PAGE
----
Despite its history as Chocolate City, the District sees housing discrimination based on race, even when black and white residents have similar criminal records, according to an analysis released today by the Equal Rights Center, a D.C.-based nonprofit.
Over the summer, ERC performed 60 phone and in-person tests, with 45 in the District and 15 in Northern Virginia, to determine whether area housing providers treat potential tenants differently because of their race. The study controlled for sex by requiring that all testers were women—a group that has seen an accelerated incarceration rate in recent years, the nonprofit notes. The sites were selected based on their location, price, and size, including some in all eight wards and “large multifamily properties.” In essence, one white woman and one black woman of similar age tested a given landlord (or their agent) as a pair in searching for a studio or one-bedroom apartment. The women disclosed that they had either a “college-age felony arrest for drug possession from at least seven years ago” or a “larceny conviction from at least 11 years ago that was related to a long-term abusive relationship”—neither considered “directly related to a tester’s ability to be a good tenant” or indicative that they would risk tenants’ safety.
The study found that nearly half (47 percent) of the tests showed that landlords favored the white female potential tenant. Additionally, 28 percent of the tests “revealed a criminal records screening policy in place that may have an illegal disparate impact on the basis of race” under the federal Fair Housing Act. ERC explains that possibly discriminatory treatment fell into one of three categories: a landlord gave different information or quality of service to the testing pair; the landlord “reacted differently” when a tester disclosed their criminal past; or the landlord speculated about whether a tester’s criminal record would affect their housing application.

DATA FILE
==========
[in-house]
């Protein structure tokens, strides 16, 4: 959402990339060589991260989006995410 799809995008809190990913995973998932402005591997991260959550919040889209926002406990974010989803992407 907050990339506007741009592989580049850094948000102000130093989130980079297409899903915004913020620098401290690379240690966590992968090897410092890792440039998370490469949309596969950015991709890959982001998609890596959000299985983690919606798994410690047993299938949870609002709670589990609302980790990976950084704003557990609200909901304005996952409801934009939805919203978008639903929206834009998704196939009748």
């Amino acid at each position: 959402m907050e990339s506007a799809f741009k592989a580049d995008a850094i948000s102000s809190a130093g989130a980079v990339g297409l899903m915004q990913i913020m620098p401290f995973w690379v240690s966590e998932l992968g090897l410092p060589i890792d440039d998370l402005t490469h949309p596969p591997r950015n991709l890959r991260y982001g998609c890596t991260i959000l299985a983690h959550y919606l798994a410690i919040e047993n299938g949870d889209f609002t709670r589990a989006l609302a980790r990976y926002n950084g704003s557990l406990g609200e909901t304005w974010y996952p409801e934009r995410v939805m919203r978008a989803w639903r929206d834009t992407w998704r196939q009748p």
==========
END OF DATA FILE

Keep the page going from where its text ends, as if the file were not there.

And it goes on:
In one example, a District housing provider told a black applicant that “anyone with a felony on her or his record would be declined,” while telling a white applicant that a “third-party conducted a background check and made a decision on behalf of the property,” depending on the crime and when it was committed, the nonprofit says. ERC calculates that more than 4,600 housing units in the greater D.C. region would be unavailable to tenants with “any felony conviction from any point in time, and to many individuals with a misdemeanor conviction,” therefore unfairly harming people of color.
“Testing results show that criminal records screening polices and practices are serving as proxies for racial discrimination in housing,” ERC Executive Director Melvina Ford says in a statement. “Housing providers must immediately cease engaging in illegal housing discrimination on the basis of race, whether it is intentional or unintentional.” ERC recommends that D.C. enacts more laws to ensure those with criminal records can find housing. One such bill, proposed by Ward 5 Councilmember Kenyan McDuffie in April, would limit the conditions under which landlords could consider them.
The full report can be read here. Maps depicting ERC’s methodology follow below.